Since our meet wrapped up this past Friday, I have been thinking a lot about next steps for my athletes and the path that can be taken moving forward with the remainder of the outdoor season. As of now, we have a track meet every weekend until Mother’s Day. Knowing this allows me as a coach to continue to establish routines and rituals with my throwers. We are able to maintain a fairly structured practice schedule, with some flexibility included. Let me explain.
The next couple of competitions are scheduled for this upcoming Sunday, April 18th and Friday, April 23rd. Flexibility is important here because we are able to gain a practice session this week (Saturday) and lose one next week (Friday). There is a 0 net gain, but how practice structured the next 14 days is important.
After first meet performances, I typically review meet performances and the weeks leading up to the meet objectively. Keeping a detailed journal is important here for a couple of reasons. First, if we (athlete and I) were expecting a different performance, we can go back and see what we did in training leading up to the meet. Second, in the same light, we are able to review expectations and accountability. This is where the conversation about picking and choosing events moving forward might first happen.
I recorded and shared a podcast episode about this yesterday. Main eventing in three events during the outdoor season is quite rare. It isn’t too often that an athlete is going to have a real strong opportunity to win three throwing events at an outdoor conference championship. It happens, but not that frequently. With that said, now is the time to start the conversation moving forward.
What I like to discuss with my athletes is which event would they like to continue moving forward with as event 1, event 2, and event 3. Splitting time equally between all three events isn’t always fruitful and suggested. At least from my perspective, I wouldn’t encourage athletes to share time equally, especially if they are not as vested in one of the events they are asked to compete in.
In my podcast yesterday, I shared a story from my senior year (2004) about a conversation Coach Barr and I had after our indoor SUNYAC championships. I was seeded first in the weight throw going into the competition and ended up placing 4th. I was not pleased with my performance and knew that I needed to change something before the outdoor season started to give myself a chance to win the hammer. I told Coach Barr that I was no longer interested in competing in the shot-put, and that I wanted to put a greater emphasis on the hammer and discus. I knew I didn’t have a good chance to score in the shot-put. In 2003 I finished in the top 3 in the hammer, and just missed the finals of the discus. As a team we were not going to win the meet, and shared as such with Coach Barr as well. After I shared my plan with him, he agreed to de-emphasize the shot-put and focus more time on the discus. Looking back at my training journal from that outdoor season, my throwing time was about 60% hammer, 30% discus, and 10%. When it was decided I wasn’t going to throw the shot-put at the outdoor SUNYAC championships, I added the 10% to the hammer a couple of weeks before the championships.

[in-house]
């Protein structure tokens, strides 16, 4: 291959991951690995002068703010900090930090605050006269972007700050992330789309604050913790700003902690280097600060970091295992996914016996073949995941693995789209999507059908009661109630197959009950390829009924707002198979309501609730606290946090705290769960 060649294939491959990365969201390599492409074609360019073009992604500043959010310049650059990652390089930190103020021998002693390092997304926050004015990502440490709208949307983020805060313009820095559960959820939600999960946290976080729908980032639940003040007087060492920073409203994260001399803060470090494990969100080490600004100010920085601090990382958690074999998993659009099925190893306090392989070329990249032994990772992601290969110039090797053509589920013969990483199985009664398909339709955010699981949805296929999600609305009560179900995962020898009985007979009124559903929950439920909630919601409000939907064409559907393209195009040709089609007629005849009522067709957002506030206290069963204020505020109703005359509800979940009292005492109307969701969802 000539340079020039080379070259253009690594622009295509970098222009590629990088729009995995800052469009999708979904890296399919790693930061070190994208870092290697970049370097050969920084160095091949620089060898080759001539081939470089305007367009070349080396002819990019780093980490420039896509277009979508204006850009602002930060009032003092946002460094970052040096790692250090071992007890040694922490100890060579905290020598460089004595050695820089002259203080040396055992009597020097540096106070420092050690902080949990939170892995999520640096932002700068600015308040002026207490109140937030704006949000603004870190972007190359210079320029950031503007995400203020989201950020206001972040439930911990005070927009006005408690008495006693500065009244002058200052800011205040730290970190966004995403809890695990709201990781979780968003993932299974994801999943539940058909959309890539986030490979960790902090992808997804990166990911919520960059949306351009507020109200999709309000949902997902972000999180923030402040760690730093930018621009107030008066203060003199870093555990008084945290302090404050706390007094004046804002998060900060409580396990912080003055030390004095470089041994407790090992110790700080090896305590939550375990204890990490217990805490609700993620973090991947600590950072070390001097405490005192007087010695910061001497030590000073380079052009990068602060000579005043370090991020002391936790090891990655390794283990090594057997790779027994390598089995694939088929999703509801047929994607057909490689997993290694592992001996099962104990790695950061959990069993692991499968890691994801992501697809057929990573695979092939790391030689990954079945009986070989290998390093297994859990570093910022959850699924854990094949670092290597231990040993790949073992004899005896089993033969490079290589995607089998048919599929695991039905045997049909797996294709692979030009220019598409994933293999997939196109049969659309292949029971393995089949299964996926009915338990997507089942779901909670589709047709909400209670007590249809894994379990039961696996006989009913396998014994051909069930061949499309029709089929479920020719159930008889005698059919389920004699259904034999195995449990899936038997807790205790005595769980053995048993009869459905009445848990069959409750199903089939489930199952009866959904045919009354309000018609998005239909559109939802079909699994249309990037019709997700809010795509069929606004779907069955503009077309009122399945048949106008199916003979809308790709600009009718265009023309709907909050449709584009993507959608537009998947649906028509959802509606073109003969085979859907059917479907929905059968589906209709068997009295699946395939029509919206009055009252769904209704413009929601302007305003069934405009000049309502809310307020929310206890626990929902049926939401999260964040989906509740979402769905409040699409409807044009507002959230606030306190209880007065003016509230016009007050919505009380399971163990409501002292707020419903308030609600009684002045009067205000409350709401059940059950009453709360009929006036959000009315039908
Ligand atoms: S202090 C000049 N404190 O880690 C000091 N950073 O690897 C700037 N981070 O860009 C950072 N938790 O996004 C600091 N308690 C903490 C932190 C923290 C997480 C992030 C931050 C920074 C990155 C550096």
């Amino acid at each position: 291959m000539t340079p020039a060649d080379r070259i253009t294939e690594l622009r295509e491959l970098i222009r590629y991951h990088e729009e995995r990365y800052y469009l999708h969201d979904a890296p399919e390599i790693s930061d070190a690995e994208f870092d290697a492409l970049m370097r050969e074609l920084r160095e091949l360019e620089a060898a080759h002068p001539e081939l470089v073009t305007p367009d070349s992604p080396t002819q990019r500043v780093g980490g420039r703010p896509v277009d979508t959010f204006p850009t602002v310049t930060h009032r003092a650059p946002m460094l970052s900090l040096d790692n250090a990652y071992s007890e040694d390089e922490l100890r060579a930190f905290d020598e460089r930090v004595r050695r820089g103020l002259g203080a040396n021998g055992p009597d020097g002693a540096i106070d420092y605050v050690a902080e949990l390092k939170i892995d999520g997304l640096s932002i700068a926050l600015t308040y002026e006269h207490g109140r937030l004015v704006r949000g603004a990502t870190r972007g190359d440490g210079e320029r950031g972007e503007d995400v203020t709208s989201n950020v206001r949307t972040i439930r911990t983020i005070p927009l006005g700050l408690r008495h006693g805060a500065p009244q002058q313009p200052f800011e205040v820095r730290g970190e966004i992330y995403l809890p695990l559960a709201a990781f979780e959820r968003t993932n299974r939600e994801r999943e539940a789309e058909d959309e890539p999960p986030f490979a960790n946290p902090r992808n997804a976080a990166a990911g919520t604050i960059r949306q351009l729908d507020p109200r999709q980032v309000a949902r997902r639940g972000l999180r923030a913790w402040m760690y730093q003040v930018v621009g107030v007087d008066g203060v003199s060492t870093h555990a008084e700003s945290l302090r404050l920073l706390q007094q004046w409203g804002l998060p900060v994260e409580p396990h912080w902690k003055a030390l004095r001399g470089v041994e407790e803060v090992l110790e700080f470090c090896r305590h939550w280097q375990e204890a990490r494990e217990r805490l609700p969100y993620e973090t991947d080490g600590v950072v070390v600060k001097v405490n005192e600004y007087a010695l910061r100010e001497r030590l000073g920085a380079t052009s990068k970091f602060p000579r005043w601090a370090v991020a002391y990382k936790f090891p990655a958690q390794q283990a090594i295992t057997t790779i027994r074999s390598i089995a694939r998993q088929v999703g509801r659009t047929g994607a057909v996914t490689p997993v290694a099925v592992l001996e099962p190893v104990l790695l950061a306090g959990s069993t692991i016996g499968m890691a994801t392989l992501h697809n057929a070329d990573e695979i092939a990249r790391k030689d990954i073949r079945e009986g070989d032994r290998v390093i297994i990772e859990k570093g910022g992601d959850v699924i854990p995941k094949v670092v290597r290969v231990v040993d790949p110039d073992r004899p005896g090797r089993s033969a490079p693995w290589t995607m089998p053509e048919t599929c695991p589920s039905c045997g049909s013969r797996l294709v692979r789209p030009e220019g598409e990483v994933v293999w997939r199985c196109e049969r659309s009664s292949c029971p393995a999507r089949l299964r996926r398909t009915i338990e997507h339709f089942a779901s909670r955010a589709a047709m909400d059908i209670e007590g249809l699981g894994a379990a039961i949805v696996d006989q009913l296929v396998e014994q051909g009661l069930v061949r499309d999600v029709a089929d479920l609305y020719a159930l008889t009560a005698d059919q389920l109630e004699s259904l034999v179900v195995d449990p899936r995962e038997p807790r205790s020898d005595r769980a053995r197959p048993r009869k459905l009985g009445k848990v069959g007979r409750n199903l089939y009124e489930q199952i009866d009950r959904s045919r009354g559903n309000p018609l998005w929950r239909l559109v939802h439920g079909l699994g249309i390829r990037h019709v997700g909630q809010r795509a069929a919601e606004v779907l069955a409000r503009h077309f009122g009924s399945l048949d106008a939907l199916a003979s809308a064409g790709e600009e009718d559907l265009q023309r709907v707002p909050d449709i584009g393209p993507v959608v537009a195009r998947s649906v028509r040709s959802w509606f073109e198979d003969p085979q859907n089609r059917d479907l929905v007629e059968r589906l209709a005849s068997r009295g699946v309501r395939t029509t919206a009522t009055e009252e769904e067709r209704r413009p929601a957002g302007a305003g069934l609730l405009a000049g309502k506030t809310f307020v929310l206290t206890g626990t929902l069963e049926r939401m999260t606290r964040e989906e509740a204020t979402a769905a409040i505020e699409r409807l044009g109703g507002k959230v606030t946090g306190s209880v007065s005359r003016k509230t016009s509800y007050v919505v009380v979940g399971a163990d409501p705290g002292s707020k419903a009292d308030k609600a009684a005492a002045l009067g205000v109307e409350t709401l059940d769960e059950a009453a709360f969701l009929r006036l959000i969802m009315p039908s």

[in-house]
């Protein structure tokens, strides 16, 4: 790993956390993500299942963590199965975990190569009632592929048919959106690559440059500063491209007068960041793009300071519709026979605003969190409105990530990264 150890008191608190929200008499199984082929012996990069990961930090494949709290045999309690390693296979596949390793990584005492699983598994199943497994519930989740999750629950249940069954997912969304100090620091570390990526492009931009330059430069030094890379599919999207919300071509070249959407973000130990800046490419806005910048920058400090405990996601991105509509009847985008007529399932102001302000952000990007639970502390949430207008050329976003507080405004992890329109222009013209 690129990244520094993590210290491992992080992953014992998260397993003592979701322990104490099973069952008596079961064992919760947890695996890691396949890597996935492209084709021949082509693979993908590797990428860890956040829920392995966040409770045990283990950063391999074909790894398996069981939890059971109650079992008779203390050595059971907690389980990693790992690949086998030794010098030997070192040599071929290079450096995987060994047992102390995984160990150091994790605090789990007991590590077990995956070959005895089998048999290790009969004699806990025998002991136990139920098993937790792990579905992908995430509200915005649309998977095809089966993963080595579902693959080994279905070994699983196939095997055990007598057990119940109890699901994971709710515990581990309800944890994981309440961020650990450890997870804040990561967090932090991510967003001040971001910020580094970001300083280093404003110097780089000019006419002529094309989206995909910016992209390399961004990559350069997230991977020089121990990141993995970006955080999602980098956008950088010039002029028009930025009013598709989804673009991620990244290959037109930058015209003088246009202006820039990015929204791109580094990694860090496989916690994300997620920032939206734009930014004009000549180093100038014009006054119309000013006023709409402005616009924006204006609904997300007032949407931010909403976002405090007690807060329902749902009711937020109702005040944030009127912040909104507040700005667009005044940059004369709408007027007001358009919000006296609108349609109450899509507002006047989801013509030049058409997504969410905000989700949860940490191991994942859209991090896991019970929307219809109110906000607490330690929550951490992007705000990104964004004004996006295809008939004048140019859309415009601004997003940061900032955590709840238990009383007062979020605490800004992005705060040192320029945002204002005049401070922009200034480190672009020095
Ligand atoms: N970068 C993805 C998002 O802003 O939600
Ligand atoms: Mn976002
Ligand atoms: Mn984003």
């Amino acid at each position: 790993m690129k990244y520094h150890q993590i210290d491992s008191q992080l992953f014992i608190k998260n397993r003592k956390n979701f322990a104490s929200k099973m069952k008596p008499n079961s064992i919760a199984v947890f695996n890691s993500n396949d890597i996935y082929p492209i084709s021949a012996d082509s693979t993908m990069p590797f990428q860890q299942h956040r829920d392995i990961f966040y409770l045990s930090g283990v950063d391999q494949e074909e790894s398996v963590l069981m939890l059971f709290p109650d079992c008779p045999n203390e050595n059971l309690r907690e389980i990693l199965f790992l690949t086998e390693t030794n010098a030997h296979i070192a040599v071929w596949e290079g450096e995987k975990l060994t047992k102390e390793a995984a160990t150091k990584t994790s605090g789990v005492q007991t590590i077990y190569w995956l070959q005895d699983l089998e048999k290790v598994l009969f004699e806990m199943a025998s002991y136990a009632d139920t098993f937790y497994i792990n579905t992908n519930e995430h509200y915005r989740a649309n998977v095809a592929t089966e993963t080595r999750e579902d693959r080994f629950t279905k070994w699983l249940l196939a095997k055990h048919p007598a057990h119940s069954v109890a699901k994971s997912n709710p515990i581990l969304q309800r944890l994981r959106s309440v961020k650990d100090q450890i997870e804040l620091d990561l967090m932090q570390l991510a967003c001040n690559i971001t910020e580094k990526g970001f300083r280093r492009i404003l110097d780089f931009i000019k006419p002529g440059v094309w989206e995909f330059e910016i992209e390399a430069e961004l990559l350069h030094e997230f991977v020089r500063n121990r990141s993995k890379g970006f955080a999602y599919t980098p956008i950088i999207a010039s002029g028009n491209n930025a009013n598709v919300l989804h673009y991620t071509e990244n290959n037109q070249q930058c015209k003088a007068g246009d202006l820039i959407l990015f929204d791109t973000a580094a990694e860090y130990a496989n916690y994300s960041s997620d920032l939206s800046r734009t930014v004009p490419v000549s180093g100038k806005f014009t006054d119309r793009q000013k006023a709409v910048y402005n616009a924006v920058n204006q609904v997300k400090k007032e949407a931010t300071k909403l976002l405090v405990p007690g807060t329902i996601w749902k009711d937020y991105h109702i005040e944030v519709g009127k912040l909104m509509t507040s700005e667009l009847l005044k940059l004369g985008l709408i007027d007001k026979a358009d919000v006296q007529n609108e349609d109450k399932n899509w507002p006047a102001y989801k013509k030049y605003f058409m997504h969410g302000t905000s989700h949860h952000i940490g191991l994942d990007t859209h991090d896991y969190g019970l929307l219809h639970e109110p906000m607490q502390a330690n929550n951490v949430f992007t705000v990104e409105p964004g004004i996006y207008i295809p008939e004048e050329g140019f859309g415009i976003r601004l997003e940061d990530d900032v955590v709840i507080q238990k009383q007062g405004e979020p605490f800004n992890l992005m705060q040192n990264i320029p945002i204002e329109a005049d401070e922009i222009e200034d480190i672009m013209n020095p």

At that time, I didn’t really know what I was doing or how Coach Barr would respond to this conversation. I knew I wasn’t a great shot-putter. I was all-in on the hammer, and thought that the discus would be a bonus at SUNYACS. Our conference was deep in 2004, and going into the competition I knew it would take at least 40m-42m just to make the finals. Coach Barr and I discussed this and made a plan moving forward two weeks out from SUNYACS.
Now getting back today, the conversation for this week and next will be what to focus on moving forward. I understand athletes have favorite events (maybe the one that they are performing best on, but not always), which I certainly take into consideration. I encourage my athletes to share their thoughts with me about this because it is their season and they are competing for the pure enjoyment of track and field. There are a couple of factors that will play a role here.
First, what are your expectations with competition moving forward with the remainder of the season? If there are goals the athletes still want to achieve and accomplish, this idea should be taken into consideration. If the athlete wants to compete in 3 or 4 events each meet, I’m all for it. I never want to discourage an athlete from competing in an event. If they decide they are no longer interested in competing in an event, we make the decision to no longer compete in that event. If the athlete has an opportunity to score at the conference meet in that event, I would also encourage the athlete to think about it (from a team perspective; this is an idea for another blog post down the road). If your team is in contention to win the conference championship and your athlete has a chance to score, then again I would encourage them to compete.
Really, what this all comes down to is having open and honest communication between coaches and their athletes. I encourage the conversation about events. I want me athletes to get the most out of their seasons, and if that means that maybe they only compete in two or three events, then that is ok.
Dr. Charles Infurna
Charles Infurna, Ed.D., is the owner and lead coach of Forza Athletics Track Club. Dr. Infurna has coached National Record Holders, National Champions, All-Americans, and Conference Champions at the Post-Collegiate, Collegiate, and High School level.